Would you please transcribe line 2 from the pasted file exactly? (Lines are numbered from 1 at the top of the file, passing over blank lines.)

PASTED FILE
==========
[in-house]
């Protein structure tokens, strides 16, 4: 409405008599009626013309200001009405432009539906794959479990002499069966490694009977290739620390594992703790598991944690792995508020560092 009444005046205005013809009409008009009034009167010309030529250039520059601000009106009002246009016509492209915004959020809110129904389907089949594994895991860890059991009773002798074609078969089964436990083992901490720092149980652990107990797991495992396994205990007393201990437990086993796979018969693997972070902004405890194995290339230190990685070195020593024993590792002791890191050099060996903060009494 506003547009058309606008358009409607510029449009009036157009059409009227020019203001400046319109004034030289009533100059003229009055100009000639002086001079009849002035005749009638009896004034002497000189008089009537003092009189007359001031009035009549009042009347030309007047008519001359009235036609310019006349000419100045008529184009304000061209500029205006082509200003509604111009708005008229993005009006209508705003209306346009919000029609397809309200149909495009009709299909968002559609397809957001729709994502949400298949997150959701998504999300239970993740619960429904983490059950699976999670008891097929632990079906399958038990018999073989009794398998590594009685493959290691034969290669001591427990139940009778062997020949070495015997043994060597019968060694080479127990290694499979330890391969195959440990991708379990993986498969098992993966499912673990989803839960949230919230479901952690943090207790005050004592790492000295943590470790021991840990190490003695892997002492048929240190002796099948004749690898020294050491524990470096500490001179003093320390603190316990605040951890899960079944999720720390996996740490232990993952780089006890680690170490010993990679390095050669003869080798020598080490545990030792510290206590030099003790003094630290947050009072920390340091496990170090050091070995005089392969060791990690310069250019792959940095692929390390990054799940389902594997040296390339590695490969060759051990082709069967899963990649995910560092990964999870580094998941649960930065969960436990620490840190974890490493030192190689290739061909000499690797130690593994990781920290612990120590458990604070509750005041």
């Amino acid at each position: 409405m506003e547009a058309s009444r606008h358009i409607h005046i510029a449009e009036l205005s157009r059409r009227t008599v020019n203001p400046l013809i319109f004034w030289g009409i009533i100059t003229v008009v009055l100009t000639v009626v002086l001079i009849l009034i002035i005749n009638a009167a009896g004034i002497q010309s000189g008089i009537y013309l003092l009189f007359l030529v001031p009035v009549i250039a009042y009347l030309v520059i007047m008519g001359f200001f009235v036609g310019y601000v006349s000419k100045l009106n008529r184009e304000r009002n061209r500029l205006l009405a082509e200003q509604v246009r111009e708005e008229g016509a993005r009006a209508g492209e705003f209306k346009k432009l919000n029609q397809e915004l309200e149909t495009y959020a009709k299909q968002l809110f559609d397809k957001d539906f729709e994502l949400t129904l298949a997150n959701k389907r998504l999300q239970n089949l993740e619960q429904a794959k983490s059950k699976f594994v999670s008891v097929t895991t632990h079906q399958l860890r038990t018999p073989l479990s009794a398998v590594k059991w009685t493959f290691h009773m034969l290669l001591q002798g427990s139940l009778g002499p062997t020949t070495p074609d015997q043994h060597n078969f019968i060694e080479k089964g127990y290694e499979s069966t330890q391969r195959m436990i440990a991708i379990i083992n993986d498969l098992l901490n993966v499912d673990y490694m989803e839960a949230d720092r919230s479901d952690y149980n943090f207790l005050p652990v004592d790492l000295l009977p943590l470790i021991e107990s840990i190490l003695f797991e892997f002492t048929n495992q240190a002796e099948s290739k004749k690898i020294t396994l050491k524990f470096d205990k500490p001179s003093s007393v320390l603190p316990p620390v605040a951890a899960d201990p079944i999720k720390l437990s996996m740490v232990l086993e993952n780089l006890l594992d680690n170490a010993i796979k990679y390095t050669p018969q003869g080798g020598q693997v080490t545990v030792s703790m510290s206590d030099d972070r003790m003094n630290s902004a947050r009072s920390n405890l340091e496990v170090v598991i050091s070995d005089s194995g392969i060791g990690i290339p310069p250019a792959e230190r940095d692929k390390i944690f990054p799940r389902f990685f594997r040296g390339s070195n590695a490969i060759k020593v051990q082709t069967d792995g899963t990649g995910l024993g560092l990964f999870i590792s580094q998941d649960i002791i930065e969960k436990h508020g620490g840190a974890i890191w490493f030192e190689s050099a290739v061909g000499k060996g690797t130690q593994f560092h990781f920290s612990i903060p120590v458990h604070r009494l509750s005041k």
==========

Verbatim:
């Protein structure tokens, strides 16, 4: 409405008599009626013309200001009405432009539906794959479990002499069966490694009977290739620390594992703790598991944690792995508020560092 009444005046205005013809009409008009009034009167010309030529250039520059601000009106009002246009016509492209915004959020809110129904389907089949594994895991860890059991009773002798074609078969089964436990083992901490720092149980652990107990797991495992396994205990007393201990437990086993796979018969693997972070902004405890194995290339230190990685070195020593024993590792002791890191050099060996903060009494 506003547009058309606008358009409607510029449009009036157009059409009227020019203001400046319109004034030289009533100059003229009055100009000639002086001079009849002035005749009638009896004034002497000189008089009537003092009189007359001031009035009549009042009347030309007047008519001359009235036609310019006349000419100045008529184009304000061209500029205006082509200003509604111009708005008229993005009006209508705003209306346009919000029609397809309200149909495009009709299909968002559609397809957001729709994502949400298949997150959701998504999300239970993740619960429904983490059950699976999670008891097929632990079906399958038990018999073989009794398998590594009685493959290691034969290669001591427990139940009778062997020949070495015997043994060597019968060694080479127990290694499979330890391969195959440990991708379990993986498969098992993966499912673990989803839960949230919230479901952690943090207790005050004592790492000295943590470790021991840990190490003695892997002492048929240190002796099948004749690898020294050491524990470096500490001179003093320390603190316990605040951890899960079944999720720390996996740490232990993952780089006890680690170490010993990679390095050669003869080798020598080490545990030792510290206590030099003790003094630290947050009072920390340091496990170090050091070995005089392969060791990690310069250019792959940095692929390390990054799940389902594997040296390339590695490969060759051990082709069967899963990649995910560092990964999870580094998941649960930065969960436990620490840190974890490493030192190689290739061909000499690797130690593994990781920290612990120590458990604070509750005041």